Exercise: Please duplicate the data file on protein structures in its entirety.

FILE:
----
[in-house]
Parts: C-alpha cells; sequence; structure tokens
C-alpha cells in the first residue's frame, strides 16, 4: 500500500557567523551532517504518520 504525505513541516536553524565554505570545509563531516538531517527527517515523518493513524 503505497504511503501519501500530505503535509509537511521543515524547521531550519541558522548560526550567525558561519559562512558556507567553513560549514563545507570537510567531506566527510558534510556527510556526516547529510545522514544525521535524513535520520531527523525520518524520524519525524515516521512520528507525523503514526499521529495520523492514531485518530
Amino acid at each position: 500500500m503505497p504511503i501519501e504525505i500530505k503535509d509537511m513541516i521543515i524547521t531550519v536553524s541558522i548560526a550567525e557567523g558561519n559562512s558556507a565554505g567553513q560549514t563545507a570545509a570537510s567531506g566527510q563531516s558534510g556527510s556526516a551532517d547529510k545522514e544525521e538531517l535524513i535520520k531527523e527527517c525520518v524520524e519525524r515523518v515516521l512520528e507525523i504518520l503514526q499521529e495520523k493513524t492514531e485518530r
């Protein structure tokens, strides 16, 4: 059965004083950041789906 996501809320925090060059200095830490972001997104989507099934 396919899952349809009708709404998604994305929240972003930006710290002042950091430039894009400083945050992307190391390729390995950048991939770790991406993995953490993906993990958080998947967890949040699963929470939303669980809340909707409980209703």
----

[in-house]
Parts: C-alpha cells; sequence; structure tokens
C-alpha cells in the first residue's frame, strides 16, 4: 500500500557567523551532517504518520 504525505513541516536553524565554505570545509563531516538531517527527517515523518493513524 503505497504511503501519501500530505503535509509537511521543515524547521531550519541558522548560526550567525558561519559562512558556507567553513560549514563545507570537510567531506566527510558534510556527510556526516547529510545522514544525521535524513535520520531527523525520518524520524519525524515516521512520528507525523503514526499521529495520523492514531485518530
Amino acid at each position: 500500500m503505497p504511503i501519501e504525505i500530505k503535509d509537511m513541516i521543515i524547521t531550519v536553524s541558522i548560526a550567525e557567523g558561519n559562512s558556507a565554505g567553513q560549514t563545507a570545509a570537510s567531506g566527510q563531516s558534510g556527510s556526516a551532517d547529510k545522514e544525521e538531517l535524513i535520520k531527523e527527517c525520518v524520524e519525524r515523518v515516521l512520528e507525523i504518520l503514526q499521529e495520523k493513524t492514531e485518530r
């Protein structure tokens, strides 16, 4: 059965004083950041789906 996501809320925090060059200095830490972001997104989507099934 396919899952349809009708709404998604994305929240972003930006710290002042950091430039894009400083945050992307190391390729390995950048991939770790991406993995953490993906993990958080998947967890949040699963929470939303669980809340909707409980209703």